Some people dry their laundry for heating or outside on a clothesline. People are increasingly using the tumble dryer to dry their clothes. Within a few minutes of drying, a huge amount of microfibers is released into the air. A new study published in Environmental Science & Technology Letters informed about it.
Using a dryer increases microplastic contamination
The study measured the fibers that escape from a household vented tumble dryer into the surrounding air.
“The results suggest that driers of this type are a potential source of air contamination by microfibers, releasing 433,128–561,810 microfibers during 15 min of use,” the study authors concluded.
The fibers can be from natural fabrics or synthetic fabrics such as polyester. When synthetic fibers are released into the air, they contaminate the environment as well as the oceans. Until now, it has been assumed that the fibers are only released during laundry. Wastewater travels to wastewater systems and eventually enters the ocean. How many microplastics get into the oceans? For example, scientists estimate that two full microplastic garbage trucks enter the European oceans each week.
However, new research has focused on drying clothes because not enough attention is paid to it. The microfibers travel through the vents and eventually enter the air. Conventional filters cannot hold all the fibers. The fibers can collect organic or inorganic compounds and thus transfer contaminants.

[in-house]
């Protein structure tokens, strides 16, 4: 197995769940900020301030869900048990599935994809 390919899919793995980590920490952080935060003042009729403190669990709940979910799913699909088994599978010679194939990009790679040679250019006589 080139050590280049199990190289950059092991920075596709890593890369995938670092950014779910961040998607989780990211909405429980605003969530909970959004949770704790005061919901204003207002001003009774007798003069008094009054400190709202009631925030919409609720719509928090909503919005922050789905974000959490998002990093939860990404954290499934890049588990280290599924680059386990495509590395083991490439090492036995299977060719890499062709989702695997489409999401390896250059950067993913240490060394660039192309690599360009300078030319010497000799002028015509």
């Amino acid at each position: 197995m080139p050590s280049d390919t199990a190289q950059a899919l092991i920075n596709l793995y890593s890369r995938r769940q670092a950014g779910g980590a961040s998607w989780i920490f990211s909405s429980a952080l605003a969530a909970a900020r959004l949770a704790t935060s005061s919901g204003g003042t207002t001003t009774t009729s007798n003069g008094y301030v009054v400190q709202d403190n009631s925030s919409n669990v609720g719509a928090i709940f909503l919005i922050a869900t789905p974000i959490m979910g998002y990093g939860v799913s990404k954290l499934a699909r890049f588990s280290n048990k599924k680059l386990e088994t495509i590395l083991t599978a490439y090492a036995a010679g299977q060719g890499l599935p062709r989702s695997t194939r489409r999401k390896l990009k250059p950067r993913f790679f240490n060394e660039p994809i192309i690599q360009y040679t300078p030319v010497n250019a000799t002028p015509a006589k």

“Once we know the source, we can begin to control it using simple methods,” study lead author Professor Kenneth Leung, who directs the State Key Laboratory of Marine Pollution (SKLMP) and the department of chemistry at City University of Hong Kong, told The Guardian.
How dangerous is your tumble dryer?
SchiTech Daily explained how the researchers tested whether tumble dryers were a source of air pollution:
„The researchers separately dried clothing items made of polyester and those made of cotton in a tumble dryer that had a vent pipe to the outdoors. As the machine ran for 15 minutes, they collected and counted the airborne particles that exited the vent. The results showed that both types of clothing produced microfibers, which the team suggests comes from the friction of clothes rubbing together as they tumbled around.”
What are the research estimates? The average Canadian household dryer releases between 90 and 120 million microfibers into the air every year.
How to solve the problem?
There was a big difference between the release of cotton and polyester fibers. The amount of cotton does not matter so much because the fibers clump together and so many do not escape. Cotton microfibers pose no danger because they break down easily. However, polyester fibers are a problem. The more synthetic laundry was in the dryer, the more fibers came loose.
“To minimize the release of these microfibers into the air, an appropriate engineered filtration system should be developed and adopted as an effective control measure for individual household driers,” the study authors wrote.
If you do not want to burden the environment with microfibers, you can dry the laundry so that the material does not rub. You can dry clothes for heating, outdoors, on clothes racks, etc.
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